Office of the Mayor

"Baltimore City Health Department's Staying Alive Program" (FOX45) February 26, 2015

Baltimore City Health Department's "Staying Alive Program" has trained more than 12,000 people to use Naloxone in the program's 11 years. Naloxone, also known as Narcan, is a heroin overdose reversal drug. "Some of these individuals don't have to die. We have drugs out here--Naloxone--that can save a lot of lives," Needle Exchange Program Acting Director Derrick Hunt said. "A lot of our success comes from taking our services to the individuals."

"Health department closes four businesses for lack of running water" (Baltimore Sun) February 27, 2015

The Baltimore City Health Department said Friday that it closed five food establishments over the past 10 days for operating without water service due in part to frozen or damaged pipes caused by recent freezing temperatures. One business was closed on Friday and two were shut down Thursday, said BCHD in a statement reminding food service establishments that, according to state regulations, they must have hot and cold running water to remain open.

"Health Commissioner Issues Reminder That Running Water Is Critically Important For All Food Service Facilities"

In light of the cold weather causing water main breaks and broken water pipes across the city, the Baltimore City Health Department (BCHD) is issuing a reminder that all food service facilities must have operating hot and cold water readily available according to state regulations.  “Having both hot and cold running water is essential for any business that is preparing or serving food to the public,” said Baltimore City Health Commissioner Leana Wen, M.D

"Delaying parenthood" (Baltimore Sun Editorial) February 26, 2015

For years, Baltimore has struggled with epidemic levels of teenage pregnancy that rob young women of a chance to continue their educations or pursue careers. And it's not just the mothers who pay a price. The costs to society of teen pregnancies are enormous. Children born to girls who are barely out of childhood themselves are more likely to grow up in poverty, develop health problems, experience failure in school or come into contact with the criminal justice system. Addressing the cumulative effects of all these poor outcomes can cost cities and states millions of dollars a year. That's why we are heartened by recent evidence that Baltimore is making progress toward reducing teen births.

"Baltimore City teen birth rate down by nearly 33%" (WMAR-ABC2) February 25, 2015

Rebecca Dineen isn't surprised unintended teen pregnancies in Baltimore City are going down. In fact, she's part of the group responsible for the 32.6 percent drop since 2009.  "One of the biggest issues in Baltimore City was an equity of access issue to all contraceptive methods," said Dineen, of B'more for Healthy Babies, an initiative of the Baltimore City Health Department.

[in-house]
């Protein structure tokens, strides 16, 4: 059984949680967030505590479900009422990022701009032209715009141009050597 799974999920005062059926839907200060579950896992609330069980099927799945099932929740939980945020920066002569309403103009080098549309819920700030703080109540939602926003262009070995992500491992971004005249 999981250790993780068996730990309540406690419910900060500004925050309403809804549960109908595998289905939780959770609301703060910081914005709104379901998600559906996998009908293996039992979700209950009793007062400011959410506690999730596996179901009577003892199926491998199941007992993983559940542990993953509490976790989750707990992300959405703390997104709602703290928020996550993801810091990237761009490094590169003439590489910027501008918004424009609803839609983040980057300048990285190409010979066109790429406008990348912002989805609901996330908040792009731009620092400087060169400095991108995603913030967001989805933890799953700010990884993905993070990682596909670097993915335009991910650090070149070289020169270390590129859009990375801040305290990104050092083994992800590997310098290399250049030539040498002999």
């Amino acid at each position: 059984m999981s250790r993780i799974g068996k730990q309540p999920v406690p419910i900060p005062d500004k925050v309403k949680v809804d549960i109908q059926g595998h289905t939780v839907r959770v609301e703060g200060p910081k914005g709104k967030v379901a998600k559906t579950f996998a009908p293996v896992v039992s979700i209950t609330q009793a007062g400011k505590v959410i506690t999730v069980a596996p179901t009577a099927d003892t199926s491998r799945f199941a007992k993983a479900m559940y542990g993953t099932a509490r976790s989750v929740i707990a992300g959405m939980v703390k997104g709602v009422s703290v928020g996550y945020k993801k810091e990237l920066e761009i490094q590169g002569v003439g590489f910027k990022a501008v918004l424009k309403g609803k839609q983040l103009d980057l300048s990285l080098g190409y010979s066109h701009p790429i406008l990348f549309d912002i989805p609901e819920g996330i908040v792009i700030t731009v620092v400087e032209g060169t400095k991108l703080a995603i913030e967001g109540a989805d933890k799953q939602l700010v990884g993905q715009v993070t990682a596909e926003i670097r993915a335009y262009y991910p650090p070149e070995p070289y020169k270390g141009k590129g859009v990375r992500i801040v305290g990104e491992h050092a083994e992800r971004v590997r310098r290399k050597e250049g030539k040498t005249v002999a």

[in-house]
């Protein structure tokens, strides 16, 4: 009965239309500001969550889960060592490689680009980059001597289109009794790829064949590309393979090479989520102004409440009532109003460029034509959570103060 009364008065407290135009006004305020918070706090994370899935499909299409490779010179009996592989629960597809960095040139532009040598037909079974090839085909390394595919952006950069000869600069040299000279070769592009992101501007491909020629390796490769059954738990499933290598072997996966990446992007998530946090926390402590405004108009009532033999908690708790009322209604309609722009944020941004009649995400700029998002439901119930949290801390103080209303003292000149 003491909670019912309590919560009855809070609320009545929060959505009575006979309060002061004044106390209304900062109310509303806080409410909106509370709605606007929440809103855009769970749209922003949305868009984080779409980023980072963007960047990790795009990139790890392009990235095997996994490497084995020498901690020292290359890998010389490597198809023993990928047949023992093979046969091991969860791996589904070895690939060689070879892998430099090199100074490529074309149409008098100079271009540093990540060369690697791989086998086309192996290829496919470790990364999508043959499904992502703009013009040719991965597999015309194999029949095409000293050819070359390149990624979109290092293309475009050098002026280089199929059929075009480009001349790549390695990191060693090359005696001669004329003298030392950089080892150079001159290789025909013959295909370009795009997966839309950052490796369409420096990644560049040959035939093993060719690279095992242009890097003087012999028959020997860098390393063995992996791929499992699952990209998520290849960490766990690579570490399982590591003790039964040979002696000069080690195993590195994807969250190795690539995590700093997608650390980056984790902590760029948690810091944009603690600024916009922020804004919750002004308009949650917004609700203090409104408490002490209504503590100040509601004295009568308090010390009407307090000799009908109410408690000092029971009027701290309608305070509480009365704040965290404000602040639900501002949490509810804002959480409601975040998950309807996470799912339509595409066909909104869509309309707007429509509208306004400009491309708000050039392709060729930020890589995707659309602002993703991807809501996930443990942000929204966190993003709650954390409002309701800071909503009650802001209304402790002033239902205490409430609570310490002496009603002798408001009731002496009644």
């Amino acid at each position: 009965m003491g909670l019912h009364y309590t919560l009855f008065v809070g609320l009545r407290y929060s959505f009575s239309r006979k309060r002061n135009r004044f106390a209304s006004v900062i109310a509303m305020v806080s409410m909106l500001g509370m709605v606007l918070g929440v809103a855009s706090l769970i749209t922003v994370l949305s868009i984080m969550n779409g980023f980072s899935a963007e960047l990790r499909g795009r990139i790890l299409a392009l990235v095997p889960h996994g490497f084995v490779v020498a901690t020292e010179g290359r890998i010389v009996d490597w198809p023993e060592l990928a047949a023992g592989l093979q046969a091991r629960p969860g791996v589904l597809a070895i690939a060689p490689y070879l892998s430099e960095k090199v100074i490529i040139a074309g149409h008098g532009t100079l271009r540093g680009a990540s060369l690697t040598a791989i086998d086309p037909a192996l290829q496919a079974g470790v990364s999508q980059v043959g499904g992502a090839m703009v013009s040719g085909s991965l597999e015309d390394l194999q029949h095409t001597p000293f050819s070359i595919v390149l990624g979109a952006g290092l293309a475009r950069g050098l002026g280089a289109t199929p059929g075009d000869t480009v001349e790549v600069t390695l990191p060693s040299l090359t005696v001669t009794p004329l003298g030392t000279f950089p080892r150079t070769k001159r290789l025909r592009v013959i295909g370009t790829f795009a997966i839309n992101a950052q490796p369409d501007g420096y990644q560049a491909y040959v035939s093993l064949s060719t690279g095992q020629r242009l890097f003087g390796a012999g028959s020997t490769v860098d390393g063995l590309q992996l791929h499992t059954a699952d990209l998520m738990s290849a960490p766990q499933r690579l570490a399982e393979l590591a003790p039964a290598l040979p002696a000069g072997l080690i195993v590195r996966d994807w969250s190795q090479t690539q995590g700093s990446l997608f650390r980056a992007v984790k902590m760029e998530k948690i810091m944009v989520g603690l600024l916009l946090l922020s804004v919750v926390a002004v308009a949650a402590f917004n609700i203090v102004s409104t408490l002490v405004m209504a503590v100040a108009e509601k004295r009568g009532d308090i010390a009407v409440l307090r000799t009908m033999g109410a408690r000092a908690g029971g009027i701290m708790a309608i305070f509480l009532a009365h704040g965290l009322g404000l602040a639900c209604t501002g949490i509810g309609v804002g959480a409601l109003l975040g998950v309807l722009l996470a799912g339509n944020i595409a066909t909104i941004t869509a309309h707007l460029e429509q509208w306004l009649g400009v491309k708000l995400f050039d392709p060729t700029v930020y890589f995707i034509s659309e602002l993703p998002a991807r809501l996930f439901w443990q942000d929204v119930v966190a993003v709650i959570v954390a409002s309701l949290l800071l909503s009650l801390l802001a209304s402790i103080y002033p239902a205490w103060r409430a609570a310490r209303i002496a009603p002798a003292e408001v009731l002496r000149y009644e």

"City's top health official advocates for cigarette tax hike" (WBAL-TV) February 25, 2015

Baltimore City's health commissioner traveled this week to Annapolis to ask lawmakers to raise the state's cigarette tax, saying just $1 more per pack will save lives. Lawmakers are considering a proposal to raise the current $2-per-pack tax by $1. Baltimore City Health Commissioner Dr. Leana Wen said price matters. "The effect is the biggest among youth. Studies have shown that a 10 percent increase in price will cause 7 percent of youth to not smoke," she said.

"Baltimore sees `significant' drop in teen birth rate" (WMAR ABC-2) February 24, 2015

Baltimore officials say there's been a significant reduction in the city's birth rate among teens. Baltimore's teen birth rate is more than double the state average, but for the first time in several years, the city saw a significant drop. Rawlings-Blake and Leana Wen, the city's health commissioner, discussed the drop at a news conference Tuesday morning.  Between 2009 and 2013, the birth rate for teenagers between age 15 and 19 in Baltimore City dropped by 32 percent, which surpasses the 20 percent goal outlined in Healthy Baltimore 2015.  

"Teen pregnancies in Baltimore drop by a third"

Baltimore's teen pregnancy rate dropped by nearly a third from 2009 to 2013, far surpassing the city's goal for reducing the rate, Mayor Stephanie Rawlings-Blake plans to announce today. "One of our top priorities in public health in the city is teen pregnancy," said Leana Wen, Baltimore City health commissioner. "I think it is a testament to what can happen in our city when all of us work together on this common goal."

"Getting Baltimore To Quit Smoking" (WMAR-ABC2) February 23, 2015

A new study led by American Cancer Society researchers and published in the New England Journal of Medicine suggests that smoking may be linked to more diseases, and more deaths, than previously estimated. Dr. Leana Wen says there is still a long way to go with education and public policies to get those numbers down. She said the challenge with getting people to stop smoking is not only about addiction. 

Mayor Rawlings-Blake and Health Commissioner Wen Announce Significant Reduction in Teen Pregnancies

Mayor Stephanie Rawlings-Blake and Health Commissioner Leana Wen, M.D. joined with youth advocates to announce a significant reduction in Baltimore’s teen birth rate.

teenpregnancybirth rateB'more for Healthy Babies

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